Paper Recycling is relatively straightforward and has been around for decades. After collection, paper and cardboard is sorted then baled for shipment to a mill. At a paper mill, recycled paper products are introduced into a pulper as one of three feedstocks for making new paper: mill broke, pre-consumer waste, and post-consumer waste. Mill broke is paper recycled from the production of paper at the mill. Pre-consumer waste is material which left the paper mill but was discarded before it was ready for consumer use, or paper being recovered from a printer before it was printed. Post-consumer paper comes from a blue box program and can include old corrugated containers (OCC), magazines, newspapers or food packaging.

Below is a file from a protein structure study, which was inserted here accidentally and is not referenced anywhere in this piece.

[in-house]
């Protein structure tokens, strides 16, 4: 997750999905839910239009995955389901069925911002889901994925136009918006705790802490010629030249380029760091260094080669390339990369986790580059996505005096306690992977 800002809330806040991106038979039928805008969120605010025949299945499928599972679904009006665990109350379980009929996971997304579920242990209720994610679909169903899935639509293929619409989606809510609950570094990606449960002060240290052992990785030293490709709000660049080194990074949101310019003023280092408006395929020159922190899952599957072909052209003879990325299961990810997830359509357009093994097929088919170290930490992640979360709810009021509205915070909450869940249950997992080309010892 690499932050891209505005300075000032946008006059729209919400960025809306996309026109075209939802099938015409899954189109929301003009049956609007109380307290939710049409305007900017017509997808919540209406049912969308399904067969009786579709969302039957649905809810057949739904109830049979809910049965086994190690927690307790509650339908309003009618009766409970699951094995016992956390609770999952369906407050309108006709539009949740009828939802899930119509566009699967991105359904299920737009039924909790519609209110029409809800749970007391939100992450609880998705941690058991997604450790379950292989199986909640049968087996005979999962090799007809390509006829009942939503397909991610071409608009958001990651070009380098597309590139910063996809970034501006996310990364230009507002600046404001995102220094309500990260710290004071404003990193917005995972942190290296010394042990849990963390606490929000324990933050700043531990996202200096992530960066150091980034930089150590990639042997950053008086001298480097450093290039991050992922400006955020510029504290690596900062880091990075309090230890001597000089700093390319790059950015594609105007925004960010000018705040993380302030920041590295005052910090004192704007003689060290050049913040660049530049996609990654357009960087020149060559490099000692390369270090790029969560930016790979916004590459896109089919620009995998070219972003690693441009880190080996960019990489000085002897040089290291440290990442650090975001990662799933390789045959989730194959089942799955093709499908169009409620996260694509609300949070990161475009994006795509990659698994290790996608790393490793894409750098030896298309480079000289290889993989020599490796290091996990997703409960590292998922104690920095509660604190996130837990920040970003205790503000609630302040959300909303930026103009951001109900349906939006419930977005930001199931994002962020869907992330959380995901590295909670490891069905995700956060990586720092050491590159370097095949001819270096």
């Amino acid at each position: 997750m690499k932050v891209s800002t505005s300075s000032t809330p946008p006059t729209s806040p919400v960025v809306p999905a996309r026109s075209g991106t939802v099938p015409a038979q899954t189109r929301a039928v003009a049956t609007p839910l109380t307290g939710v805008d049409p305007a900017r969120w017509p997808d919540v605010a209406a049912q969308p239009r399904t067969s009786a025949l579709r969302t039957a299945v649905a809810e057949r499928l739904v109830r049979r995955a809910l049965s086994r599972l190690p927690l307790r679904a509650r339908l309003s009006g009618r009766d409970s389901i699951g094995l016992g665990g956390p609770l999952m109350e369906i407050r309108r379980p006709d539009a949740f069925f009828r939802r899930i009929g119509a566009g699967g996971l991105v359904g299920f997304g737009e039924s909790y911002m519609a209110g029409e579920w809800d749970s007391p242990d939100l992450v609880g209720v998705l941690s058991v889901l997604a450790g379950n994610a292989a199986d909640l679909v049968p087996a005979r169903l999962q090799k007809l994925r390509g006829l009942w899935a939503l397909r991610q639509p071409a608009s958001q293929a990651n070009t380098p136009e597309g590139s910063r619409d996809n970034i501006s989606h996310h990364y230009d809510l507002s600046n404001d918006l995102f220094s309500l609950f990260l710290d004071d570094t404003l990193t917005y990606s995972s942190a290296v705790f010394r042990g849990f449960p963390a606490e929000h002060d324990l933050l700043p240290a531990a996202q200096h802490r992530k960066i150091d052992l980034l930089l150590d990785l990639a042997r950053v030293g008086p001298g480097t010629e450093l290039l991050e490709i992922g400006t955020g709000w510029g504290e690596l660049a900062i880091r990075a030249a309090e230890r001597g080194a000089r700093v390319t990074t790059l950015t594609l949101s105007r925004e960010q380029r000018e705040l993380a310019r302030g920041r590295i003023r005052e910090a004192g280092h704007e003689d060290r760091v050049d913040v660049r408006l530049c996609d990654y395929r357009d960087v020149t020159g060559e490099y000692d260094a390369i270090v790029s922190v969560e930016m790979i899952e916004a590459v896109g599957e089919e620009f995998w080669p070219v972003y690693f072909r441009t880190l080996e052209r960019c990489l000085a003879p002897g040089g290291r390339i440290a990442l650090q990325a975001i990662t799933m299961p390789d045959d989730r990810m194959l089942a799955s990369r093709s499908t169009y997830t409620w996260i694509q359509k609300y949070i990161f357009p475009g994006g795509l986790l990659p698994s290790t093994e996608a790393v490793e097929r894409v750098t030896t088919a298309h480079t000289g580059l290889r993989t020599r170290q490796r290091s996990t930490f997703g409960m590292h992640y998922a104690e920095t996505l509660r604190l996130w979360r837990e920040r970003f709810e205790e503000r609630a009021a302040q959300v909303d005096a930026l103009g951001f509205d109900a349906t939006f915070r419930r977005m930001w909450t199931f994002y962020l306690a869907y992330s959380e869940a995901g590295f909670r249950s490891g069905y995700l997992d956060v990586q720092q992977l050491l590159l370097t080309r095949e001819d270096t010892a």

The process of waste paper recycling involves making a pulp by mixing used paper with water and chemicals to break it down. By heating and chopping, the slurry is broken down into strands of cellulose called pulp. It runs through a series of processes to remove contaminants, inks, and other undesirable materials, then made into paper.